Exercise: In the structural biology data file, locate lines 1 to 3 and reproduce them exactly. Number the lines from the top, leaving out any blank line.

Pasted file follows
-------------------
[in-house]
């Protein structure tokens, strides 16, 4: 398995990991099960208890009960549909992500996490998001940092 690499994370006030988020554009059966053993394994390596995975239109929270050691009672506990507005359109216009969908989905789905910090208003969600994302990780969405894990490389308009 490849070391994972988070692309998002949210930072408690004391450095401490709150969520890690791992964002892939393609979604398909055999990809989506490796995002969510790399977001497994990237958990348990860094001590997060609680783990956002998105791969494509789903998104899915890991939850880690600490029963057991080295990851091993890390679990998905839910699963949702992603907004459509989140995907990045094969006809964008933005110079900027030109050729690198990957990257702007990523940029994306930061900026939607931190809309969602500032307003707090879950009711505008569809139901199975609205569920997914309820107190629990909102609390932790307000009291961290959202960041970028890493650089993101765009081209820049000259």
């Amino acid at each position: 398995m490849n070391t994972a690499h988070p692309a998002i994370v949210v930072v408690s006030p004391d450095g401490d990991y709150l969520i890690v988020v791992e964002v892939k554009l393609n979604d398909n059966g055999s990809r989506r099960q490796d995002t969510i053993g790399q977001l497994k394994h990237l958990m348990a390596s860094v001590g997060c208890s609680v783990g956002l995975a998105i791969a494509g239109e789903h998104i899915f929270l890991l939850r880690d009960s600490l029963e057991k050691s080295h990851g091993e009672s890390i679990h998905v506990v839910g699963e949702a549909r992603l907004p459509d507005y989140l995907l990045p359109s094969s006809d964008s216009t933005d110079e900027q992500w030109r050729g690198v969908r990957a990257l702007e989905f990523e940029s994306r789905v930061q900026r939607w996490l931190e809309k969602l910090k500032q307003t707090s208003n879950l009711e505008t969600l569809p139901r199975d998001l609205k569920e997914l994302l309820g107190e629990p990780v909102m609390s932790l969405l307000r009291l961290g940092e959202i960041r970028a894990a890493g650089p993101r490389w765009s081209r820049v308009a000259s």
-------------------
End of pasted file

[in-house]
């Protein structure tokens, strides 16, 4: 398995990991099960208890009960549909992500996490998001940092 690499994370006030988020554009059966053993394994390596995975239109929270050691009672506990507005359109216009969908989905789905910090208003969600994302990780969405894990490389308009 490849070391994972988070692309998002949210930072408690004391450095401490709150969520890690791992964002892939393609979604398909055999990809989506490796995002969510790399977001497994990237958990348990860094001590997060609680783990956002998105791969494509789903998104899915890991939850880690600490029963057991080295990851091993890390679990998905839910699963949702992603907004459509989140995907990045094969006809964008933005110079900027030109050729690198990957990257702007990523940029994306930061900026939607931190809309969602500032307003707090879950009711505008569809139901199975609205569920997914309820107190629990909102609390932790307000009291961290959202960041970028890493650089993101765009081209820049000259």
């Amino acid at each position: 398995m490849n070391t994972a690499h988070p692309a998002i994370v949210v930072v408690s006030p004391d450095g401490d990991y709150l969520i890690v988020v791992e964002v892939k554009l393609n979604d398909n059966g055999s990809r989506r099960q490796d995002t969510i053993g790399q977001l497994k394994h990237l958990m348990a390596s860094v001590g997060c208890s609680v783990g956002l995975a998105i791969a494509g239109e789903h998104i899915f929270l890991l939850r880690d009960s600490l029963e057991k050691s080295h990851g091993e009672s890390i679990h998905v506990v839910g699963e949702a549909r992603l907004p459509d507005y989140l995907l990045p359109s094969s006809d964008s216009t933005d110079e900027q992500w030109r050729g690198v969908r990957a990257l702007e989905f990523e940029s994306r789905v930061q900026r939607w996490l931190e809309k969602l910090k500032q307003t707090s208003n879950l009711e505008t969600l569809p139901r199975d998001l609205k569920e997914l994302l309820g107190e629990p990780v909102m609390s932790l969405l307000r009291l961290g940092e959202i960041r970028a894990a890493g650089p993101r490389w765009s081209r820049v308009a000259s």